Saturday, December 11, 2010

Of disgraceful Grammys, MTV, HBO, and the music we sing

Since the Super Bowl XXXVIII incident in Houston, NASCAR has used a money and points (or laps if in-race) penalty system as a crackdown on obscene language. In 2004, Johnny Sauter, Ron Hornaday Jnr (both NNS), and Dale Earnhardt Jnr (NSCS) were each fined $10,000 and 25 points penalties each for use of improper language on-air in broadcasts. Two years later, Kevin Manion (NSCS) was punished for an obscenity with an ejection penalty, ejecting his driver from a race, costing more than 25 points. By 2007, Tony Stewart (NSCS) was awarded a $25,000 fine with the 25-point penalty for another obscenity. In 2008, Chad Walter (NNS) was fined $10,000 and the entire Dale Earnhardt Jnr #5 NNS team punished with a 25-point penalty for an obscenity. In November, Kyle Busch (NSCS) was fined $25,000 when he signalled an obscene gesture towards an official where NASCAR threw a two-lap penalty that was worth more than 50 points.

The penalty system reminded me of an article from Dennis Prager on National Review about the demise of music after he reviewed the 2011 Grammy Awards nominations for the coarse, fine and points-worthy language of these ditties, considering the nomination of songs and albums with such $25,000 words when 25 years ago, people were winning $25,000 atop an Egyptian tomb when the World Oldest Teenager said, “Here is your first subject, GO!”. Mr. Prager noted MTV has destroyed the youth of this country since its development in 1981 because of music video scenes that are shown for less than two seconds, and explicit imagery and talk on such programming. He also noted the National Recording Academy for the Arts and Sciences voted to support such language, which in my view is reminiscent of what has happened to the Emmy Awards since HBO and Showtime, which have won the majority of key Emmys with programming that features coarse language and illegal for network television scenes.

MTV has destroyed music in more ways than you can expect. Instead of hearing pipe organs playing serious sacred song, today's dominant churches (life enhancement centres actually) are playing the same level of rock music with emotions, and the tunes have no Biblical message. Some of the songs are outright secular and inappropriate. Still others are excessively loud that it violates OSHA standards. We've seen a demise in wonderful music in the church since the MTV generation's control, and it shows when kids would rather dance to “Spirit in the Sky” (with a blasphemous reference), any ditty of the prosperity gospel promoted by “Smiling Joel” Osteen, or even sing the incorrect theology of the “Wailing Women and Moaning Men”.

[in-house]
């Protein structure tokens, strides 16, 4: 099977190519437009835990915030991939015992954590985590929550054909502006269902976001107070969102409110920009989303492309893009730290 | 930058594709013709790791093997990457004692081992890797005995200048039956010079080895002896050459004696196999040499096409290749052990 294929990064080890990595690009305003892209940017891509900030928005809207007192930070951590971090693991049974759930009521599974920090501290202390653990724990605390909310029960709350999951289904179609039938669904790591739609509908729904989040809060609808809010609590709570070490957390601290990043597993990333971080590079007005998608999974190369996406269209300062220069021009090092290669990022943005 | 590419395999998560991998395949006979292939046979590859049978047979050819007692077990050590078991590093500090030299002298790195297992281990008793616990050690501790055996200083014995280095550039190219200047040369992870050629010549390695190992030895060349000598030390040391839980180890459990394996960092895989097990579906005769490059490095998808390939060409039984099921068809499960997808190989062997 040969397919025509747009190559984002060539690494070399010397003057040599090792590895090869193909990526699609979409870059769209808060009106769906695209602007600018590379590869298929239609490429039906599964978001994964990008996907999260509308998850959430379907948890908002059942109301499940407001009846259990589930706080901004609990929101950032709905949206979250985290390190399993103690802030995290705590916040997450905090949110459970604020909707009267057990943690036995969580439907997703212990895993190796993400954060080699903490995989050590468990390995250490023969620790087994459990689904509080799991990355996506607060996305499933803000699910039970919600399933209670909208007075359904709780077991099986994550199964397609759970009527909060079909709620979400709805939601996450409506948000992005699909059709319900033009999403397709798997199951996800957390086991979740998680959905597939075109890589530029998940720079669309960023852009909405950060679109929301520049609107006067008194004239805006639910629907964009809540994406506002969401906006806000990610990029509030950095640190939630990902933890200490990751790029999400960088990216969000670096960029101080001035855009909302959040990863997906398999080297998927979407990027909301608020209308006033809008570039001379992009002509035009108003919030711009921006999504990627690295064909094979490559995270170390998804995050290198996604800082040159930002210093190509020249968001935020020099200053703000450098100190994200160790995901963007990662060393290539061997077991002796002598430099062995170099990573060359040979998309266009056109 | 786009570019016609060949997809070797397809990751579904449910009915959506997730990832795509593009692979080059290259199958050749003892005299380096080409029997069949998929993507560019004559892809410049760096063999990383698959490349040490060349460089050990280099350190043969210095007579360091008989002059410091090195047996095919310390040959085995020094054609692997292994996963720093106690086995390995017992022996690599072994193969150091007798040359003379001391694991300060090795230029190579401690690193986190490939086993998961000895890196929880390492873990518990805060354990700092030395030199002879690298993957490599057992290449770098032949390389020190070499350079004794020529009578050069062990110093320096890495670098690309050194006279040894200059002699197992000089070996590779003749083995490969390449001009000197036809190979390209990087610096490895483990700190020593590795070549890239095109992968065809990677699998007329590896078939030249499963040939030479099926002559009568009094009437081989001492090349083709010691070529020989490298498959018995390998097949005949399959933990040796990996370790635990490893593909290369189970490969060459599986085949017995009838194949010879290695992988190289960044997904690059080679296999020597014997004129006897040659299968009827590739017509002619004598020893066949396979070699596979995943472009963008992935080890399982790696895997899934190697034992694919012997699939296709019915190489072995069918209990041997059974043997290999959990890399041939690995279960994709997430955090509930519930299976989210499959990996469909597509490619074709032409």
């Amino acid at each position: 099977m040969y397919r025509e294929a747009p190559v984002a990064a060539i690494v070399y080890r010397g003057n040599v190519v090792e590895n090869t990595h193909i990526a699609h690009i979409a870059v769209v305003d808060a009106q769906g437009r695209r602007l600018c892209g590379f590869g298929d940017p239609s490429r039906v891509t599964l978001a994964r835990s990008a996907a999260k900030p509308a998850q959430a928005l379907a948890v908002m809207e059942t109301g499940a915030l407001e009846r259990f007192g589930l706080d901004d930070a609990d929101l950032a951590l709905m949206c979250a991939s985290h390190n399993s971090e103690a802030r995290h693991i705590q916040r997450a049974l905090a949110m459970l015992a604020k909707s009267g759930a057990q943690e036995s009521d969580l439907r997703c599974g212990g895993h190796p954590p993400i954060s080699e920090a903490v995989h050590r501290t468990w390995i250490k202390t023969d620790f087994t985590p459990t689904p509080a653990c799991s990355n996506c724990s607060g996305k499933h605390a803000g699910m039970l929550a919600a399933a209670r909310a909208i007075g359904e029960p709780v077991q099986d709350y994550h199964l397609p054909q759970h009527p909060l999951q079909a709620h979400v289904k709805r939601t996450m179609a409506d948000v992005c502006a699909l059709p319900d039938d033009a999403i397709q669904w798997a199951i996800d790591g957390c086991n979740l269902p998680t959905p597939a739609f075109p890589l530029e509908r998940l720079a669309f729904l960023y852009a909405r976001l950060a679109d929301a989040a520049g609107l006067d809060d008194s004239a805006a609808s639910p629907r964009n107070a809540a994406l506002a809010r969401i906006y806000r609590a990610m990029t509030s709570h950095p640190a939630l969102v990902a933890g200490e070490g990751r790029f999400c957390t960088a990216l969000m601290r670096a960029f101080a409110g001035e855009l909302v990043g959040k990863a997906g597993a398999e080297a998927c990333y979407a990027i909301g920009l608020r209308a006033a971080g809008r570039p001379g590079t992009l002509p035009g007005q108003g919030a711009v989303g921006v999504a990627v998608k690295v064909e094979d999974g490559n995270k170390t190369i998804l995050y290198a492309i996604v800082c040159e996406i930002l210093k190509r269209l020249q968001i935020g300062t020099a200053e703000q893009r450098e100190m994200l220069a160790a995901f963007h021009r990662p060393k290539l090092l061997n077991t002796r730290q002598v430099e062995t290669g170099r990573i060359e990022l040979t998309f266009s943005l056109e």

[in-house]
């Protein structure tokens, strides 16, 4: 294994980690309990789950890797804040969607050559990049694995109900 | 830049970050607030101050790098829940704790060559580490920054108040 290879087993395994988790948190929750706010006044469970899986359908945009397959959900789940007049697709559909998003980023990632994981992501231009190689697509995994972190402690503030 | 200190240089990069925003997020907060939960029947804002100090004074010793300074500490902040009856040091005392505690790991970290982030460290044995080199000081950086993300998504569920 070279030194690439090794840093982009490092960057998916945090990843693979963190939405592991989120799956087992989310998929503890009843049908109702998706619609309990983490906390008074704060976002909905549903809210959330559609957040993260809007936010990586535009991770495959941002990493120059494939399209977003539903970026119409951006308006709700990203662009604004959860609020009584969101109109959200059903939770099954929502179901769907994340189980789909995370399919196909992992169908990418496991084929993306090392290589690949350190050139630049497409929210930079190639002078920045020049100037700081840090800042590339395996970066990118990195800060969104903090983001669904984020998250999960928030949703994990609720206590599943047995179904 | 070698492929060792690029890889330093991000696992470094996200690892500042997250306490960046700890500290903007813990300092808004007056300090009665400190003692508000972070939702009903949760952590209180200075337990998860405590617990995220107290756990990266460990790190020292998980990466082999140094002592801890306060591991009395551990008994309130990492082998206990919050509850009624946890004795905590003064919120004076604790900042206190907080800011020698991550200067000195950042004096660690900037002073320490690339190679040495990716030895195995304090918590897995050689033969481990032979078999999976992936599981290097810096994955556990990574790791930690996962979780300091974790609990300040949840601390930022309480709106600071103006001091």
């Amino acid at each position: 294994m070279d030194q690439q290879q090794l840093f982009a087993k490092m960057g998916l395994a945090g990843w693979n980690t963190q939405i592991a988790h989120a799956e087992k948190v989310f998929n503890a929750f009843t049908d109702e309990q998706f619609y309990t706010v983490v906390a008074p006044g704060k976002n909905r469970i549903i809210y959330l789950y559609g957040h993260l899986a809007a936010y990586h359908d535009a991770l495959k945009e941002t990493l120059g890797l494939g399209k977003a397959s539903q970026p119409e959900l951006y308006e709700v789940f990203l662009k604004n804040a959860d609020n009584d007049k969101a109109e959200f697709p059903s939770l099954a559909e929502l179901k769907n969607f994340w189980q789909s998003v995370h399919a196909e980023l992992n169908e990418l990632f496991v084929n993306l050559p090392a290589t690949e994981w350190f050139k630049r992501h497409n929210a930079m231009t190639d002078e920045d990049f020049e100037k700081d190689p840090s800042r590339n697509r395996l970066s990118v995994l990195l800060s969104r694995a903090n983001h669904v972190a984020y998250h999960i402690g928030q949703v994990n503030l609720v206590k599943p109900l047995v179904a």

What is promoted by MTV through their various networks is downright disgraceful. I cannot picture myself listening to any of the inappropriate trash that is called “Grammy Worthy” when I have found myself in an era where classical music, and operas, have become part of my musical culture, especially since I attended a Charleston Spoleto performance of Susan Patterson as Manon Lescault ten years ago this coming May, followed by years of vocal training that has sent me to many sacred and secular works from the world's greatest composers.

There's a clear difference between sitting in the tenor section of the choir after you've finished your first long “Kyrie Eleison” then hearing Ashley Briggs sing a long and beautiful “Kyrie Eleison” from the opening of Beethoven's Mass in C Major and hearing Thomas Calloway, Marshall Mathers, Robyn Fenty, or Shawn Carter and their $25,000 obscenity-laden ditties. Which one is more suitable for a family? Which one is more suited to be heard? Which one would children prefer? The unfortunate issue is today's generation prefers the bleep-a-tenth and the inappropriate content of modern rock music, and not the beauty of Beethoven. Obviously, as the photo from the concert shows, there's a songbook for both of us and my direction is one way.

The content of the 2011 Grammy Awards with its excessive use of inappropriate language is concerning, and does not fit in the wheelhouse of us who have attended, read, or sung classical music, considering what is featured. Mr. Prager is correct. The Grammys, and all of pop music today, is such a disgrace for the questionable material that is being nominated. Yet we have generations in church who think it's more acceptable than the serious church music that we've sung.
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